It is crucial that individuals follow quarantine and self-isolation recommendations properly to prevent transmission of COVID-19 to others in the home setting or in the community. It is recommended that all individuals in the community plan ahead by maintaining a supply of essential medications, home supplies and extra non-perishable food in the event they require voluntary quarantine or self-isolation.

  • Isolation is recommended for a symptomatic individual that is suspected of having, or known to have, COVID-19. They are directed by PHA to isolate themselves in the home-setting and avoid contact with others until PHA has advised that they are no longer considered contagious. Isolation includes:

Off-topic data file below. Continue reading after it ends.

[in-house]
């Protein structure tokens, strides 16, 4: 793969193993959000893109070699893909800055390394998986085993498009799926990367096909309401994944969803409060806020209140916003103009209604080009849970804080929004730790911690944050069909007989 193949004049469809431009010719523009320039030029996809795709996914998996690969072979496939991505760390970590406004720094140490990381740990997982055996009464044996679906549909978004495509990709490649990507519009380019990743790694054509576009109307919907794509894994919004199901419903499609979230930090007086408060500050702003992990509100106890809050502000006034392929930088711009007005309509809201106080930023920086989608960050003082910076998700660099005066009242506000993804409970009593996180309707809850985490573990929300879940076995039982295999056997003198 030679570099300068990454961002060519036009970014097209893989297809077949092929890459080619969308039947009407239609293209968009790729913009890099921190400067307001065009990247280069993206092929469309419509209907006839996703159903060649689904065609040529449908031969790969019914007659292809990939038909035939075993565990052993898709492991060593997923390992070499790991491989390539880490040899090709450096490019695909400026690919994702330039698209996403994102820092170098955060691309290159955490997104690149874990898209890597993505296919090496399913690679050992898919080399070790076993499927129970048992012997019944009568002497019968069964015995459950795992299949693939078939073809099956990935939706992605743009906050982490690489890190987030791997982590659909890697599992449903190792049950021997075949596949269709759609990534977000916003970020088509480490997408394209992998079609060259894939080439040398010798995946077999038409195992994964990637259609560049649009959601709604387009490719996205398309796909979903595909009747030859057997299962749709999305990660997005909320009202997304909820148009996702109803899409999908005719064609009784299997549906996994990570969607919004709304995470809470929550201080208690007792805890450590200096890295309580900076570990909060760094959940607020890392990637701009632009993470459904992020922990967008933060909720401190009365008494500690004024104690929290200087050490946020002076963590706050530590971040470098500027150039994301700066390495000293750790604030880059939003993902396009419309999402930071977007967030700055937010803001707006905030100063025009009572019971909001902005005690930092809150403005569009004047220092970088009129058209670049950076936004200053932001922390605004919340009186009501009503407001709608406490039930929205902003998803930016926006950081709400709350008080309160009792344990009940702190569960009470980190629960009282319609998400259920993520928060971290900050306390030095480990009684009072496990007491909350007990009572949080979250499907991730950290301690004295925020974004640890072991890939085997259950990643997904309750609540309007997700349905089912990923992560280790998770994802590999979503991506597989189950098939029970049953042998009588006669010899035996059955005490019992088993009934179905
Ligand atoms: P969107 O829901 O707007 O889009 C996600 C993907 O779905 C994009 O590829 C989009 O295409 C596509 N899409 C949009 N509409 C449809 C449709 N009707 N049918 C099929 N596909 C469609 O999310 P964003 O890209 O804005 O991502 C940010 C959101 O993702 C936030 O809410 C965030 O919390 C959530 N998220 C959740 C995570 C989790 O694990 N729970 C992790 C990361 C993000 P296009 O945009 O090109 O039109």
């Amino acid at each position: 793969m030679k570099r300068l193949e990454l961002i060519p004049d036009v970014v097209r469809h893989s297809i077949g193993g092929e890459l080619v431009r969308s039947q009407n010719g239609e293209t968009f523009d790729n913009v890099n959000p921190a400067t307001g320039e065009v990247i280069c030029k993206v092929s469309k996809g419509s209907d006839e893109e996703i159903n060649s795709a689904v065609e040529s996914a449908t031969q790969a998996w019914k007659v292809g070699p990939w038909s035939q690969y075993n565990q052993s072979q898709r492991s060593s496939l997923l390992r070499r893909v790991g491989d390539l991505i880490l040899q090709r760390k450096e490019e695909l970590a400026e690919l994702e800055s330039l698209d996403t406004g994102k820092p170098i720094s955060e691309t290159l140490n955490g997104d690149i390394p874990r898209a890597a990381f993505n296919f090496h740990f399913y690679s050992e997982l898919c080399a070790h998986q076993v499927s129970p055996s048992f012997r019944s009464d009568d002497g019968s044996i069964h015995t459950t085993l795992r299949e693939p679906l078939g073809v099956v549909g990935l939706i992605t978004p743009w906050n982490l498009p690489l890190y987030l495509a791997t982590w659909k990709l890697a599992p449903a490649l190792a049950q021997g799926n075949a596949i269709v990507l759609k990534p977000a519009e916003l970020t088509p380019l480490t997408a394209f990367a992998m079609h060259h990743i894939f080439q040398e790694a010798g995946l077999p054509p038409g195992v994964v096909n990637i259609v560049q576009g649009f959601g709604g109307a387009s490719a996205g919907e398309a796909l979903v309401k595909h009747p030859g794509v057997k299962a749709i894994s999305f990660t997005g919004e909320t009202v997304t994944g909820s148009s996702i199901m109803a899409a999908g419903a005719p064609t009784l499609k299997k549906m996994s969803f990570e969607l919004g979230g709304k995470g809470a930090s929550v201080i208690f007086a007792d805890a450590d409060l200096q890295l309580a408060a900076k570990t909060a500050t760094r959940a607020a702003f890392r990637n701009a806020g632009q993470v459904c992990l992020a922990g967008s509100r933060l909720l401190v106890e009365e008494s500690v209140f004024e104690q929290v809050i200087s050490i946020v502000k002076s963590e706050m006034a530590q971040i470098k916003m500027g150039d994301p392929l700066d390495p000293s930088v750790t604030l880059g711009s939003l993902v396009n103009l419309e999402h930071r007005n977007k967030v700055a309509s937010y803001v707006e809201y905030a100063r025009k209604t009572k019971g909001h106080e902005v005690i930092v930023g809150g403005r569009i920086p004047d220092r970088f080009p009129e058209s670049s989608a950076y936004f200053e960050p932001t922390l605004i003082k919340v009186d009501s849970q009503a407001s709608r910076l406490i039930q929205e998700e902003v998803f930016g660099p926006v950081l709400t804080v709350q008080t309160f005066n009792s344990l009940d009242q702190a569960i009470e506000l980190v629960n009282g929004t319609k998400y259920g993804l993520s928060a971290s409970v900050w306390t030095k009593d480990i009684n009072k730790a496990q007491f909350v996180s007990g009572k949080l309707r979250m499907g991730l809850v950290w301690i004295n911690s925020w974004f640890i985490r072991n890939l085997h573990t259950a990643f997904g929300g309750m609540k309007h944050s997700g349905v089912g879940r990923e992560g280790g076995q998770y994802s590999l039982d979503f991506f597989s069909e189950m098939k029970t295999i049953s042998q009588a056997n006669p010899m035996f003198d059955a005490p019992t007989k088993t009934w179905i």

• Not going out of the home setting. This includes school, work, or other public areas
    • Not using public transportation (e.g. buses, subways, taxis)
    • Identifying a “buddy” to check on and do errands for each another, especially for those who live alone or at high risk for developing complications.Footnote 1
    • Having supplies delivered home instead of running errands (supplies should be left on the front door or at least a 2 metre distance maintained between people)
    • If leaving the home setting cannot be avoided (e.g. to go to a medical appointment), wear a mask (if not available, cover mouth and nose with tissues) and maintain a 2 metre distance from others. The health care facility should be informed in advance that the person may be infectious.